I have been reading Sharon Levy's Once And Future Giants — What Ice Age extinctions tell us about the fate of Earth's largest animals. I will discuss Ice Age megafaunal extinctions tomorrow. Today I discuss the slaughter of elephants in contemporary times, and touch on the slaughter of sharks, which are also among the Earth's largest animals.
The story in the BBC's African elephant poaching threatens wildlife future does not require an elaborate explanation.
In both cases, the elephants' faces had been hacked off to remove the tusks. The rest was left to the maggots and the flies.
"That is a big number for one single incident," said Samuel Takore of the Kenya Wildlife Service (KWS). "We have not had such an incident in recent years, I think dating back to before I joined the service."
Mr Takore joined in the 1980s, and his observations corroborate a wider pattern: across Africa, elephant poaching is now at its highest for 20 years.
During the 1980s, more than half of Africa's elephants are estimated to have been wiped out, mostly by poachers hunting for ivory.
But in January 1990, countries around the world signed up to an international ban on the trade in ivory. Global demand dwindled in the face of a worldwide public awareness campaign.
Elephant populations began to swell again.
But in recent years, those advances have been reversed.
An estimated 25,000 elephants were killed in 2011. The figures for 2012 are still being collated, but they will almost certainly be higher still.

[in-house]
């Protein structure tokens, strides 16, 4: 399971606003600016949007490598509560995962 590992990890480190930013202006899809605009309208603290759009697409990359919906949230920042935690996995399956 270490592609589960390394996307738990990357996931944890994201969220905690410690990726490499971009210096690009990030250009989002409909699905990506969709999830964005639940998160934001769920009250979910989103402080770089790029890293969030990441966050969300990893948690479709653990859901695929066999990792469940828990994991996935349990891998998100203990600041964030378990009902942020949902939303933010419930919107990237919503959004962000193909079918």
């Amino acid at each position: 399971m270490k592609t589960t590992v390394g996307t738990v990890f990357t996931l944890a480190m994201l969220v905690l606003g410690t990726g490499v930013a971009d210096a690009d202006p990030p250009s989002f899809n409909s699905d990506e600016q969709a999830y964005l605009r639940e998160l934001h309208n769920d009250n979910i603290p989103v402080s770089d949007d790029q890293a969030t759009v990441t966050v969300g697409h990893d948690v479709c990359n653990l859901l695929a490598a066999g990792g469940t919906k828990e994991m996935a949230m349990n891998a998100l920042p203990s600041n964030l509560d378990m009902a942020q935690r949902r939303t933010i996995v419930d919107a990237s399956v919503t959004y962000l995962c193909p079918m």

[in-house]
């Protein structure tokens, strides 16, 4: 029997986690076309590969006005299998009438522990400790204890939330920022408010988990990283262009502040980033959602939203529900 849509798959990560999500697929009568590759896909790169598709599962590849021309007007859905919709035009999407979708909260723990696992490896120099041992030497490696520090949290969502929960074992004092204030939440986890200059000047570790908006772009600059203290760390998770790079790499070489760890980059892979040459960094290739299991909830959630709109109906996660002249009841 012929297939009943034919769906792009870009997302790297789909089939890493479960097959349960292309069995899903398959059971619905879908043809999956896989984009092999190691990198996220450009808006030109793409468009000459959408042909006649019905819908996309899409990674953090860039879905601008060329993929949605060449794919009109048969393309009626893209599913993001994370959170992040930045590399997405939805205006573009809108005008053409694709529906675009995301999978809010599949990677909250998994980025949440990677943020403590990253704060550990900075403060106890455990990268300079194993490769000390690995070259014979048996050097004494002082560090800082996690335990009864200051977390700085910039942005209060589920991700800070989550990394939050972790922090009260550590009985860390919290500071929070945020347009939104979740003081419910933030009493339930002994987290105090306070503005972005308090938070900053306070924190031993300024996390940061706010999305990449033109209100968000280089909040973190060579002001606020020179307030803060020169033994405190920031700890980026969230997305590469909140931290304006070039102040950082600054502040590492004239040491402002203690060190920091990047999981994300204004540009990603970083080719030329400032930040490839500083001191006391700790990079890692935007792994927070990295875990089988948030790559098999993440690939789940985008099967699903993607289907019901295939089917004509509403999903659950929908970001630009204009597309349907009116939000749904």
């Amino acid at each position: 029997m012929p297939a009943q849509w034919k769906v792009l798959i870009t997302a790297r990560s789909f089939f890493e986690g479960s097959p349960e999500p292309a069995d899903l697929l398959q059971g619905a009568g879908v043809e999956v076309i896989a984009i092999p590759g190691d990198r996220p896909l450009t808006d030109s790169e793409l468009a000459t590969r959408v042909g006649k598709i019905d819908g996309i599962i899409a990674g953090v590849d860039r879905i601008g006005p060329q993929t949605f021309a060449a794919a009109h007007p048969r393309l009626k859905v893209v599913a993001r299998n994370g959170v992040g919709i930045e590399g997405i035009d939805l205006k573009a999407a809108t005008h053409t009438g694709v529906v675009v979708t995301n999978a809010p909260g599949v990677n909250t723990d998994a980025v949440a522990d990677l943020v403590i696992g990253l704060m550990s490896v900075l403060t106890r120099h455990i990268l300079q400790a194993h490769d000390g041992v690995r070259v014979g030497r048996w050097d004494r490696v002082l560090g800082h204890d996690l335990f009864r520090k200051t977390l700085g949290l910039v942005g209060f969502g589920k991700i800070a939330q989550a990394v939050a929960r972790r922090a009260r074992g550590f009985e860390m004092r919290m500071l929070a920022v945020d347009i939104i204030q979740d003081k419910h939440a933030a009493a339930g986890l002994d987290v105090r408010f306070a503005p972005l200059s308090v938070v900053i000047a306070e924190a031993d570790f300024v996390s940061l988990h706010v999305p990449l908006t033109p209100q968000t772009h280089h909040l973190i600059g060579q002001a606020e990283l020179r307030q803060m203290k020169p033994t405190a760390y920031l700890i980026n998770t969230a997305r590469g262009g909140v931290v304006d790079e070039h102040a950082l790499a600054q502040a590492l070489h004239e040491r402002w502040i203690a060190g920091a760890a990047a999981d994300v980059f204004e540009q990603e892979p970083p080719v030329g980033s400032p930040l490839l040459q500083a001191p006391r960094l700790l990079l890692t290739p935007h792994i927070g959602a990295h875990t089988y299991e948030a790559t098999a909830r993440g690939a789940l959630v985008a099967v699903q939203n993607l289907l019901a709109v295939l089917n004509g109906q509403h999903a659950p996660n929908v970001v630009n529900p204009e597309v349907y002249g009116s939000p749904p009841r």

Once again, we see that "progress" in some area of human behavior has been reversed. It is not hard to figure out why.
"China is the main buyer of ivory in the world," said Dr Esmond Martin, a conservationist and researcher who has spent decades tracking the movement of illegal ivory around the world.
He has recently returned from Nigeria, where he conducted a visual survey of ivory on sale in the city of Lagos. His findings are startling.
Dr Martin and his colleagues counted more than 14,000 items of worked and raw ivory in one location, the Lekki Market in Lagos. The last survey, conducted at the same market in 2002, counted about 4,000 items, representing a three-fold increase in a decade.
According to the findings of the investigation, which has been shared exclusively with the BBC, Nigeria is at the centre of a booming trade in illegal African ivory.
In 2011, the Nigerian government introduced strict legislation to clamp down on the ivory trade, making it illegal to display, advertise, buy or sell ivory.
And yet, says Dr Martin, Lagos has now become the largest retail market for illegal ivory in Africa.
"There's ivory moving all the way from East Africa, from Kenya into Nigera," he said. "Nigerians are exporting tusks to China. Neighbouring countries are exporting a lot of worked ivory items (to Nigeria).
"So it's a major entrepot for everything from tusks coming in, tusks going out, worked ivory going in, worked ivory going out, worked ivory being made."